In the Limelight: Induced Infringement Issues Retakes Center Stage

On April 30, 2014, the Supreme Court heard oral arguments in Limelight Networks, Inc., v. Akamai Technologies, Inc., et al., No. 12-786. We previously reported on the Federal Circuit’s twin en banc opinions in Akamai Techs., Inc. v. Limelight Networks, Inc., and McKesson Techs. Inc. v. Epic Sys. Corp., 692 F.3d 1301 (Fed. Cir. 2012), finding inducement under 35 U.S.C. § 271(b) even when a single actor was not liable for direct infringement. Both Limelight and Epic petitioned the Supreme Court for review, but the Epic case subsequently settled.

At oral argument, the justices appeared conflicted on the scope of the infringement issues to address; specifically, whether to only evaluate induced infringement under § 271(b), or to expand the discussion to include a determination of what common law attribution rules apply to a direct infringement analysis under § 271(a). In regard to § 271(b), the justices were concerned that a ruling favoring Limelight’s position — inducement limited to direct infringement by a single actor — could make it easier for parties to deliberately circumvent patent protection. Conversely, the justices were also concerned that an affirmation of the Federal Circuit’s more expansive view of liability under § 271(b), as advocated by Akamai, could unleash a surge of new patent lawsuits.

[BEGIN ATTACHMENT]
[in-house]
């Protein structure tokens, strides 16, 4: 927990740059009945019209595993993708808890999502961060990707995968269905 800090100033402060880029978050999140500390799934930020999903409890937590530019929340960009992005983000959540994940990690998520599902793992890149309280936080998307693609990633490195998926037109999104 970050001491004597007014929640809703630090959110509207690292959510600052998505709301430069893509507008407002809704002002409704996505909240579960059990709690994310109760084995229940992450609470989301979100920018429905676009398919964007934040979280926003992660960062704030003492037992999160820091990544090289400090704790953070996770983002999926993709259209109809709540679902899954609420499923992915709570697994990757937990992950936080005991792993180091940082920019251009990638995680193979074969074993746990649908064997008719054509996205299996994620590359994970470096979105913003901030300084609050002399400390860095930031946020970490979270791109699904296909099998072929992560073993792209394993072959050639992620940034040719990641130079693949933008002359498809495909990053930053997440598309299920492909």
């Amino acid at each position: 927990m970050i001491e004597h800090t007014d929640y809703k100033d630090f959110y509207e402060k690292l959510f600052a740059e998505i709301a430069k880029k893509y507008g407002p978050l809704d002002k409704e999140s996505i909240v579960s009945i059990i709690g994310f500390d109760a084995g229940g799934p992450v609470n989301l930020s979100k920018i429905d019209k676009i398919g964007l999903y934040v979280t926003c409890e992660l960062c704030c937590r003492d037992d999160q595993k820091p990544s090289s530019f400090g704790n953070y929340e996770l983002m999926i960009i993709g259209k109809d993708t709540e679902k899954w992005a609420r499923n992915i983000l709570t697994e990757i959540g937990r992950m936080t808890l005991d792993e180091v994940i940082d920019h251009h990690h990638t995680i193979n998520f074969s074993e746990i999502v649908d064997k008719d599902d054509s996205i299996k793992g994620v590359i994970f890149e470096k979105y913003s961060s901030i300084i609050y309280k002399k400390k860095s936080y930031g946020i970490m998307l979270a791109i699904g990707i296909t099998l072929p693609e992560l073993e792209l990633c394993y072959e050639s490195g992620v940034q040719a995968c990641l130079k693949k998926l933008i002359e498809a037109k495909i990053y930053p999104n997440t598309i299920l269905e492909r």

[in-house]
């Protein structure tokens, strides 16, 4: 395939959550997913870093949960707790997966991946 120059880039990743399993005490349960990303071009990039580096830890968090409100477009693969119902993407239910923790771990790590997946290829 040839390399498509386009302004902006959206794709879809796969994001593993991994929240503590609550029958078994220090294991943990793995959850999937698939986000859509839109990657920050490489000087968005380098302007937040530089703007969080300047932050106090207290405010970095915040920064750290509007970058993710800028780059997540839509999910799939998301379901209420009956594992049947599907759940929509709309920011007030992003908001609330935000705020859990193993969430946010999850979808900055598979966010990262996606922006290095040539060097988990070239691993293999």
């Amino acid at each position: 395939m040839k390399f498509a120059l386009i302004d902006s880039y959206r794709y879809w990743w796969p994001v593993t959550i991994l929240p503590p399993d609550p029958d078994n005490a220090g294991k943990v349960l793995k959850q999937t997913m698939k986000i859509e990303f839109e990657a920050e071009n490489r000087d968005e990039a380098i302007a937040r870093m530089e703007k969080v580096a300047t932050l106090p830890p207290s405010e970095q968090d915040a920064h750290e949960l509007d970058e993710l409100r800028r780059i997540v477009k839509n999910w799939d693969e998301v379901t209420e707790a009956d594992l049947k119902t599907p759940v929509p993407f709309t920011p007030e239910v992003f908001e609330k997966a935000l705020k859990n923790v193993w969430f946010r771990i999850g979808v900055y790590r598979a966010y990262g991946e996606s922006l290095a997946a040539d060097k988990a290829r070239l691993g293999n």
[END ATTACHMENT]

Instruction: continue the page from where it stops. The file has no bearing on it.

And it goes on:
Several technological companies, including Google Inc., Microsoft Corp., Cisco Systems Inc., and Oracle Corp., filed amici briefs in support of Limelight’s position, motivated by the concern that if the Federal Circuit’s decision stands, companies in the tech sector would have a higher level of exposure to patent infringement lawsuits. The Obama administration also supports Limelight’s position, advocating that it is up to Congress, not the courts, to change the patent laws, and further warning that a more expansive ruling would stifle innovation.

In support of the broader interpretation advocated by Akamai, several medical and life sciences companies and groups, including Myriad Genetics Inc, Eli Lilly and Co., and Pharmaceutical Research and Manufacturers of America, filed amici briefs arguing that a strong patent system is necessary to encourage pharmaceutical investment and innovation toward the continued development of life-saving products and treatments.

Gibbons will continue to monitor developments in this case. A decision is expected in June.

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